Rail’s role in trade, border security on display during tour with Rep. Hurd

Written by Mischa Wanek-Libman, editor
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U.S. Customs and Border Protection - South Texas

Union Pacific’s Clarks Park Yard provided a fitting setting to highlight the importance of border security and international trade to the rail industry during a July 5 tour for Rep. Will Hurd (R-TX-23).

The tour, organized by the National Railroad Construction and Maintenance Association (NRC), in conjunction with Ragnar Benson, J-Track and Union Pacific, offered Rep. Hurd the chance to see the expanded yard, which includes a U.S. Customs and Border Protection (CBP) Facility.

“Trade is the lifeblood of many communities in my district including Eagle Pass. It was a pleasure to join Ragnar Benson, J-Track and Union Pacific to tour the construction of a new CBP facility,” said Rep. Hurd, whose district includes more of the U.S.-Mexico border than any other Member of Congress. “This project not only created jobs in Eagle Pass, but will also reduce border wait times and facilitate the efficient flow of goods and services throughout the region.”

Officials explained that the Clarks Park Yard expansion project will create new capacity, enhance security and help relieve rail traffic. The project includes construction of a CBP secondary inspection facility, slot tracks and a rail inspection portal. This project includes 52,000 feet of new track, 22 turnouts, an upstream siphon addition and three new buildings. NRC member Ragnar Benson is the head contractor on the project, with NRC member J-Track performing subcontracted rail work.

The Eagle Pass port of entry is the fastest growing rail border facility in the past decade. Union Pacific hauls more than 1,500 rail cars per day through the Eagle Pass port and each rail car is scanned by CBP staff.

“Rep. Hurd is an important voice in Washington to ensure we invest in infrastructure, to continue to prosper with international trade and keep our borders safe and secure. We appreciate his leadership and his support of the railroad and railroad construction industry,” stated Dave Bergstrom, NRC Board member and Ragnar Benson vice president of Rail. “Our project is a great example of private construction companies working with a private railroad to create local jobs and perform a project safely, on-time and on-budget. I want to thank Union Pacific for trusting us to get the job done and J-Track for your partnership in this project.”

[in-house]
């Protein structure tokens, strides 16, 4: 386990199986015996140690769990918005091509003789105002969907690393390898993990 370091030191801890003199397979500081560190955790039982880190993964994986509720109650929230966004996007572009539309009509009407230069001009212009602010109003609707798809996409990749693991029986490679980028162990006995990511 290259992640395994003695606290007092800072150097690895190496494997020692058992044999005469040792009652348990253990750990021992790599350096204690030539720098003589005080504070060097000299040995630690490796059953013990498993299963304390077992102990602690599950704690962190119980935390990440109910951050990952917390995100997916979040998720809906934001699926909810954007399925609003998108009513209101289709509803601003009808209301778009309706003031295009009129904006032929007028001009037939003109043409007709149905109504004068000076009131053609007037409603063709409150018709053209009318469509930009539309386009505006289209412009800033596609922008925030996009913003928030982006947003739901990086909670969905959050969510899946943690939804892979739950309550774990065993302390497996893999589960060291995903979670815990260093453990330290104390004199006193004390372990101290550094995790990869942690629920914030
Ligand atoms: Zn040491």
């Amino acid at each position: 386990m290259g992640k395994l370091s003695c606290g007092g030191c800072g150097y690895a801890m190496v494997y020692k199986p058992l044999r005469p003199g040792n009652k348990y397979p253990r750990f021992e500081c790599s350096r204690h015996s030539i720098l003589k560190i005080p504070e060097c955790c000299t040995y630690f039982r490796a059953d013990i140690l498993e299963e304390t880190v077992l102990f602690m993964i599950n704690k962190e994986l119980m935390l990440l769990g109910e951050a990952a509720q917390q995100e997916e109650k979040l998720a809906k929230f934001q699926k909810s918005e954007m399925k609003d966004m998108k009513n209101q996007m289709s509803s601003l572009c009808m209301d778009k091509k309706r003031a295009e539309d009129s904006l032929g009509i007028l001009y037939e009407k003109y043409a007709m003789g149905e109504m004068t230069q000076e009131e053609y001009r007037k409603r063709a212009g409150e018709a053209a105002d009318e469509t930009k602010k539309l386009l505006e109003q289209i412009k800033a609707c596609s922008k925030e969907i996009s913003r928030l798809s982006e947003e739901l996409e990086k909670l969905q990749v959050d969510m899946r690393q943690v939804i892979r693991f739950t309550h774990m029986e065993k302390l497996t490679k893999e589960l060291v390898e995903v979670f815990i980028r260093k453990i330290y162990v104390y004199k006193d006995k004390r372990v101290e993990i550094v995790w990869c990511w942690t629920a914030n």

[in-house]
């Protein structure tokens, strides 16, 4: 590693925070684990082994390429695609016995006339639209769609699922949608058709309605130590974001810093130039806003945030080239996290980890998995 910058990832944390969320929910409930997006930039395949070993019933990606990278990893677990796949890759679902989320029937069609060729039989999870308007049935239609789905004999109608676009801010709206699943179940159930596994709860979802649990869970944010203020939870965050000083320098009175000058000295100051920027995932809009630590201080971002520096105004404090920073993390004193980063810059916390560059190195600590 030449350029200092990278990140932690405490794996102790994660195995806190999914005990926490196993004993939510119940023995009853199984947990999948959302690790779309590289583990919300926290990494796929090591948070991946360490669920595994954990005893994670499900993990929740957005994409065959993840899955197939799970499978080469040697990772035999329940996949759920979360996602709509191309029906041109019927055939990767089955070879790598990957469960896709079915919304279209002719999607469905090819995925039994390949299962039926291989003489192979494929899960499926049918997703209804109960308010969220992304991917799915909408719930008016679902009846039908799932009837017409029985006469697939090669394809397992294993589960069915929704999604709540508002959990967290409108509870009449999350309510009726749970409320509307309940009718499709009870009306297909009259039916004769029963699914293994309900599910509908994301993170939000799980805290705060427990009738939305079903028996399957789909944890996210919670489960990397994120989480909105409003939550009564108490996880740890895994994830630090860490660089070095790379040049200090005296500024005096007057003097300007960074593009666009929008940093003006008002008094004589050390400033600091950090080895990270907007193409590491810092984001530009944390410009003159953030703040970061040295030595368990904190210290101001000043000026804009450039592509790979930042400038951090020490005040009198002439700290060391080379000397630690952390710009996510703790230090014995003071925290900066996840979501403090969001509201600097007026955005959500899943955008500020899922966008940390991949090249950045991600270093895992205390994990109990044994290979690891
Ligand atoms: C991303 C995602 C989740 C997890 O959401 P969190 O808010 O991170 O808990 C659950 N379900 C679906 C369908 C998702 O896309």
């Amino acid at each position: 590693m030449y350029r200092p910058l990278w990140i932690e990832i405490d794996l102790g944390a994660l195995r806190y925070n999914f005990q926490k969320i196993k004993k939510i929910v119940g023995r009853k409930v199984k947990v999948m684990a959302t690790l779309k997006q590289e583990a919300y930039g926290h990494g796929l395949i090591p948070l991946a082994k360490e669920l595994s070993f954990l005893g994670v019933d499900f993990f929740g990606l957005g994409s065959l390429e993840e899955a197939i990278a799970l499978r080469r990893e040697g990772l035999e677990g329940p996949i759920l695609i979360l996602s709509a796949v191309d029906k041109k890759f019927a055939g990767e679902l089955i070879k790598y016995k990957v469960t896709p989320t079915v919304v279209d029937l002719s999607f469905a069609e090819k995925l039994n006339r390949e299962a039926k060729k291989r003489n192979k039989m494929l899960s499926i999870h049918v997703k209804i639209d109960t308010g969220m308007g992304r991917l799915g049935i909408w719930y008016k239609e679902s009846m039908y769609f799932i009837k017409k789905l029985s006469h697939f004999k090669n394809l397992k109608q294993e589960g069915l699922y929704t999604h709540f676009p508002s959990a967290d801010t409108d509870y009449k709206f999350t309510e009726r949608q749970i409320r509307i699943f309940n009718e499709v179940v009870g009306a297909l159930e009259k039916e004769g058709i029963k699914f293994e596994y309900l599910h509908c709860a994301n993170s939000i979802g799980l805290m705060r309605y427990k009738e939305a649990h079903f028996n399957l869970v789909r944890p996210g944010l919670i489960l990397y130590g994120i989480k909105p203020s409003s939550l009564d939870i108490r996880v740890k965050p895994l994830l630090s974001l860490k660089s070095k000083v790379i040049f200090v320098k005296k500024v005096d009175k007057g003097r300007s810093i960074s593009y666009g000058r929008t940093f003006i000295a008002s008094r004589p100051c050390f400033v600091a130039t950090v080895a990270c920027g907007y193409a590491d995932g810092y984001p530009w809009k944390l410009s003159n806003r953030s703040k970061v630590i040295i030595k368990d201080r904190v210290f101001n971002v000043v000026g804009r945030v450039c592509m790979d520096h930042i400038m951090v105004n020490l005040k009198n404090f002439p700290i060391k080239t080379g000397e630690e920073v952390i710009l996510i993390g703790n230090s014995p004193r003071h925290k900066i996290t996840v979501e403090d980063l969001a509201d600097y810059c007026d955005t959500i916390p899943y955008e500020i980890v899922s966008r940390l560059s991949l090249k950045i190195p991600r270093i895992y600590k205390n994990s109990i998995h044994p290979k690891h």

The NRC and Union Pacific noted their joint belief that robust international trade is critical to America’s economy. The NRC says that any updated trade agreements should preserve the many benefits of the U.S. trading relationship with Canada and Mexico.

The products Union Pacific ships to and from Mexico are part of larger supply chains, which support a range of U.S. jobs and workers across multiple sectors including agriculture, manufacturing, energy, and food and beverage. Union Pacific moves 70 percent of all freight rail traffic to and from Mexico and nearly 40 percent of Union Pacific’s shipments have an international component.

Beer, a growing business line for Union Pacific, offers one example of the cyclical nature of the supply chain in international trade. In 2015, Union Pacific opened a $40 million rail facility in Kinney County, Texas, that prepares rail cars to meet food-grade guidelines. The rail cars depart Texas for Mexico, where they are loaded with imported beer. The beer is shipped back to the U.S., where Union Pacific takes it at the border and delivers it for use in U.S. consumer markets. Once the beer is consumed and the bottles are recycled, Union Pacific then ships crushed glass back to the bottle manufacturing plant in Texas, which uses the material to produce the finished bottles that wind up in Kinney County.

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